Transboundary Water Resources in Afghanistan

Climate Change and Land-Use Implications
 
 
Elsevier (Verlag)
  • 1. Auflage
  • |
  • erschienen am 13. Juni 2016
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  • 544 Seiten
 
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978-0-12-801861-3 (ISBN)
 

Transboundary Water from Afghanistan: Climate Change, and Land-Use Implications brings together diverse factual material on the physical geography and political, cultural, and economic implications of Southwest Asian transboundary water resources. It is the outgrowth of long-term deep knowledge and experience gained by the authors, as well as the material developed from a series of new workshops funded by the Lounsbery Foundation and other granting agencies.

Afghanistan and Pakistan have high altitude mountains providing vital water supplies that are highly contentious necessities much threatened by climate change, human land-use variation, and political manipulation, which can be managed in new ways that are in need of comprehensive discussions and negotiations between all the riparian nations of the Indus watershed (Afghanistan, China, India, and Pakistan). This book provides a description of the basic topographic configuration of the Kabul River tributary to the Indus river, together will all its tributaries that flow back and forth across the border between Afghanistan and Pakistan, and the basic elements that are involved with the hydrological cycle and its derivatives in the high mountains of the Hindu Kush and Himalaya.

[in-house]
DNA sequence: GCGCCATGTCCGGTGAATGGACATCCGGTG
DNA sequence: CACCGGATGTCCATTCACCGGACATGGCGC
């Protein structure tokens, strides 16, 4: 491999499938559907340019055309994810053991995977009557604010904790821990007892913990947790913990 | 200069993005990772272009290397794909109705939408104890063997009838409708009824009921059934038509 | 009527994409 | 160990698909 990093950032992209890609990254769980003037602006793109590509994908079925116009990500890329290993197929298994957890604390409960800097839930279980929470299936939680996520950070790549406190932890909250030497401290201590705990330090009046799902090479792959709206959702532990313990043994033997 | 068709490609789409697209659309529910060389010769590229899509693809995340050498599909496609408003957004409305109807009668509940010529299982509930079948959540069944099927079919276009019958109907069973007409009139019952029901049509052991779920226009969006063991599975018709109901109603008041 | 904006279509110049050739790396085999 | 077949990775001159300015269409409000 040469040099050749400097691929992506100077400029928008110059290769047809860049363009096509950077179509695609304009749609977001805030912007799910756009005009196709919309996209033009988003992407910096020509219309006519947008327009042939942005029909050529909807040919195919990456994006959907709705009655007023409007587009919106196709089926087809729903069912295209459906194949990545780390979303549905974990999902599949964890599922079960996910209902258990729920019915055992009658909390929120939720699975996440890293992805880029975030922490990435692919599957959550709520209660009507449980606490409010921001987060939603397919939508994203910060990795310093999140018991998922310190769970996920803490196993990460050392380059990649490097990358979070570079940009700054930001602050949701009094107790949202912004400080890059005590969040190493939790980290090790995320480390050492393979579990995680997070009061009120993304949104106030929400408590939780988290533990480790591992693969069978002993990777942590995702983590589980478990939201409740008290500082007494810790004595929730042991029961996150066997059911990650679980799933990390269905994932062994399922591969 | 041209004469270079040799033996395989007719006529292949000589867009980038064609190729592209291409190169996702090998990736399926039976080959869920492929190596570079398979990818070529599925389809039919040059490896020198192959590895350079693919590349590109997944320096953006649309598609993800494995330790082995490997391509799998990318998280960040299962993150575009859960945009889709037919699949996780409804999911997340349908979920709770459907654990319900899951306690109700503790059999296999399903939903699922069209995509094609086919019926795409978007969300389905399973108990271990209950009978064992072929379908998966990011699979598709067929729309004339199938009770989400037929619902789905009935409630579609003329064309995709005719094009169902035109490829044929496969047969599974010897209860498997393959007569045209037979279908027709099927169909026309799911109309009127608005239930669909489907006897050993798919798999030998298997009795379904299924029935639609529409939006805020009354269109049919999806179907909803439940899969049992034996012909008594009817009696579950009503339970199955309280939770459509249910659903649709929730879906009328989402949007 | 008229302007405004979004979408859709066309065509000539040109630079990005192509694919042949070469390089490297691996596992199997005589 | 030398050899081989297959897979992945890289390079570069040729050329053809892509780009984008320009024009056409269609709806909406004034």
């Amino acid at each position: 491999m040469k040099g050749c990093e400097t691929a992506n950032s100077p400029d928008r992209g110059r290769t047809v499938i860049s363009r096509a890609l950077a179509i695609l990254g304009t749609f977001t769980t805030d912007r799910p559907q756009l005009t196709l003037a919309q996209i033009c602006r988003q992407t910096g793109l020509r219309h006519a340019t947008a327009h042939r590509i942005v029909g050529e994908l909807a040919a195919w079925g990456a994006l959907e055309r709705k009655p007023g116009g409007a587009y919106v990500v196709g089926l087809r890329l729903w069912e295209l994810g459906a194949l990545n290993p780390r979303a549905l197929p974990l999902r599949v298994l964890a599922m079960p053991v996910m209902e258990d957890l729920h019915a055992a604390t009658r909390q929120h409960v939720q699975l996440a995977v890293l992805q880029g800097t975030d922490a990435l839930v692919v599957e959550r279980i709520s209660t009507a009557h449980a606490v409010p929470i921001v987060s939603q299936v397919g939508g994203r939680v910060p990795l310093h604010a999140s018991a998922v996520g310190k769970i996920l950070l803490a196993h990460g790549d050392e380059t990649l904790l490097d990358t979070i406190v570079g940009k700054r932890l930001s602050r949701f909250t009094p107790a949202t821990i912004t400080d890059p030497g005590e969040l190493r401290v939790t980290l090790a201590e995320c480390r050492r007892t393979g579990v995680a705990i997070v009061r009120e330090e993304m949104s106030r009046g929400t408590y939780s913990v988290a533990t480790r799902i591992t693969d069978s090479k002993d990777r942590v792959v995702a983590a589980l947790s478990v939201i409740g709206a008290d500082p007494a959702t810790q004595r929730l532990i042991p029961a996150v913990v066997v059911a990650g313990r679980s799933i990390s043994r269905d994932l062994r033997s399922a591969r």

• Synthesizes information on the physical geography and political, cultural, and economic implications of Southwest Asian transboundary water resources
  • Offers a basic topographic description of the Indus River watershed
  • Provides local water management information not easily available for remote and contentious border areas
  • Delivers access to the newest thinking from chief personnel on both sides of the contentious border
  • Features material developed from a series of new workshops funded by the Lounsbery Foundation and other granting agencies


Jack Shroder is an Editor-in-Chief at Elsevier, and has extensive experience with publishing peer-reviewed journal articles and books on numerous topics related to geomorphology and Afghanistan, among many other specialties. He is the author of over 200 scientific papers and books on geoscientific topics characteristic of high mountain environments, especially landslides, glaciers, and floods.